About Fort Caroline
Fort Caroline was a colony established by the French in Florida, United States, during the 16th century. Eager to gain a foothold in America and obtain a share of the wealth already attained by Spain, this was France’s first attempt to create such a settlement.
Today, the remains of the short-lived fort lies within the Timucuan Ecological Preserve and is open for visitors.
Fort Caroline history
Permanent settlement in Fort Caroline began in 1546, expedited by the increasing desire by French Protestants known as the Huguenots, to avoid persecution during the religious conflict which raged at home.
Initially, the French established good relations with the Timucua people who resided there and gained the indigenous Americans’ assistance in building their settlement. However, the goodwill did not last long and within a year the French settlers had run out of supplies.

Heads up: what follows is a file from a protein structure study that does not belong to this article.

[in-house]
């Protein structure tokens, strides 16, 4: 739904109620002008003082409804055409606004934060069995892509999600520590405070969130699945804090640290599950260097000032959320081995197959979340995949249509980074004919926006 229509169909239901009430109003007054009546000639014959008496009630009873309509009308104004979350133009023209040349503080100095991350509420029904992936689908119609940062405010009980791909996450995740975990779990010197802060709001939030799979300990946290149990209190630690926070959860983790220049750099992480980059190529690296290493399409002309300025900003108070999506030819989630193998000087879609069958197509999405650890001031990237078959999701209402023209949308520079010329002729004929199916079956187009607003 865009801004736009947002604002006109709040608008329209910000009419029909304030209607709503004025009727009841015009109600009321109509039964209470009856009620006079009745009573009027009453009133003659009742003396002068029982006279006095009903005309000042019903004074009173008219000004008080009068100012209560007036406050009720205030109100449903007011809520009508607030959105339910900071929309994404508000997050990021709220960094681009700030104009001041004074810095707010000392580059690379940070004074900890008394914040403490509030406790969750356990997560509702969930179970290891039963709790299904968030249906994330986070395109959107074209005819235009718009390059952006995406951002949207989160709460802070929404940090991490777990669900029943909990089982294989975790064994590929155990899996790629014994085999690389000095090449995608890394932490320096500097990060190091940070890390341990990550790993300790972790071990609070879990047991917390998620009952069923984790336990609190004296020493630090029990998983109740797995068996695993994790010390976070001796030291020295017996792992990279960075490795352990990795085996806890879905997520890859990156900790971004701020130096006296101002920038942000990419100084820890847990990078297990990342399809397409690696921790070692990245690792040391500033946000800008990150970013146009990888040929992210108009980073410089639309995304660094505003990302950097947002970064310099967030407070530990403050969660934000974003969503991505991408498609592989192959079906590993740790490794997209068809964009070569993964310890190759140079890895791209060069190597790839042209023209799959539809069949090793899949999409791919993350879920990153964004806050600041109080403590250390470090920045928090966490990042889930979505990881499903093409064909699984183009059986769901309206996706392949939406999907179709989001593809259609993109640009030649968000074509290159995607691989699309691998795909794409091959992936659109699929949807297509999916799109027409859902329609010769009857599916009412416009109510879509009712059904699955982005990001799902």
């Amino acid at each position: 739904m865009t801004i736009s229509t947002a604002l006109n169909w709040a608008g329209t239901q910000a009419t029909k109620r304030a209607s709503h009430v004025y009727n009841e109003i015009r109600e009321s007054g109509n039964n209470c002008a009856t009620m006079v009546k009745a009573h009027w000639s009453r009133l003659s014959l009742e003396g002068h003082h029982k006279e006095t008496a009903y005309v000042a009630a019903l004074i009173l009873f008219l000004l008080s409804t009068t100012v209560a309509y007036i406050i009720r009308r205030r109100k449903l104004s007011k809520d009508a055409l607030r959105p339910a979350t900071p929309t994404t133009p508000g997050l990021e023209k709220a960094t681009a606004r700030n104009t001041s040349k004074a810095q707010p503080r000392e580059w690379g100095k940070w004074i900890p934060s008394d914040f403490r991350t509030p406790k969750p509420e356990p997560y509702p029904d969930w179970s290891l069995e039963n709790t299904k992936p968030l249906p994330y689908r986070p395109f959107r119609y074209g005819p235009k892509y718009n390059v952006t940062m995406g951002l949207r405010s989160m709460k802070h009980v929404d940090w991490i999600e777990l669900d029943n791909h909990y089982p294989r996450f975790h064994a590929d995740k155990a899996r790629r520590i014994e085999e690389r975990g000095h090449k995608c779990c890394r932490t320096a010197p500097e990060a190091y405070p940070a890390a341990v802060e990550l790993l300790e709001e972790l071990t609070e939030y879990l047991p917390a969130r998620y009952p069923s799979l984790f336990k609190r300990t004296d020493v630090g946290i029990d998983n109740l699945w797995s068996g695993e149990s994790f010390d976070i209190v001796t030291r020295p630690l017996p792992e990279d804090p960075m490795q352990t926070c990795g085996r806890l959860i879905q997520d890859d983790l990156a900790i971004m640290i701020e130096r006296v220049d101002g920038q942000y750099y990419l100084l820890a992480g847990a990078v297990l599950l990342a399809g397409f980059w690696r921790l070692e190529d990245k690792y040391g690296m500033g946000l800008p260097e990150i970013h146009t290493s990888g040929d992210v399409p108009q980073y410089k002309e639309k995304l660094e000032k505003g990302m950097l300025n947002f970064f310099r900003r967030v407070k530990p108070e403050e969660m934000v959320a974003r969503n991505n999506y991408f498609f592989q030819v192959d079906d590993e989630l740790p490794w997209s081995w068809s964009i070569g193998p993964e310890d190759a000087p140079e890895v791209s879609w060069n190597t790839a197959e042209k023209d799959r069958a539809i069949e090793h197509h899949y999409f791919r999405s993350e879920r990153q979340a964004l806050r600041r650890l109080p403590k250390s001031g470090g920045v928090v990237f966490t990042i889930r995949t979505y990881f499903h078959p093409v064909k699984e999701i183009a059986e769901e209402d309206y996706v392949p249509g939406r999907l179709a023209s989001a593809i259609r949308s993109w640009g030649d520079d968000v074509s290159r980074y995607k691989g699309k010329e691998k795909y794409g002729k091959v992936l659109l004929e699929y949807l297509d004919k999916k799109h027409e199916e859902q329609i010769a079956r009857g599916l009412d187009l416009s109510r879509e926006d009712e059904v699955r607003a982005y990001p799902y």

The end of the French colony of Fort Caroline occurred soon afterwards when it was attacked by the Spanish. Of those 200 who did not flee, only 60 survived. This marked the last major attempt by the French to create colonies in the country.
Fort Caroline today
Today, as a National Park Fort Caroline National Memorial pays homage to the French colony. What stands today is the rebuilt stronghold from 1964 which is the centrepiece of the memorial.
Visitors can explore the site, including the monument to the explorer, Jean Ribault, between the hours of 9am to 5pm Wednesday through Sunday. Bring comfortable footwear for walking around and bug repellent is highly recommended! There are also picnic tables at the visitor centre and Theodore Roosevelt Area, Cedar Point and Kingsley Plantation.
Getting to Fort Caroline
Located just within the city limits of Jacksonville, the Preserve can be accessed from route 295 or interstates 116, 113 or 10. The main visitor centre is found at Fort Caroline, 14 miles northeast of downtown.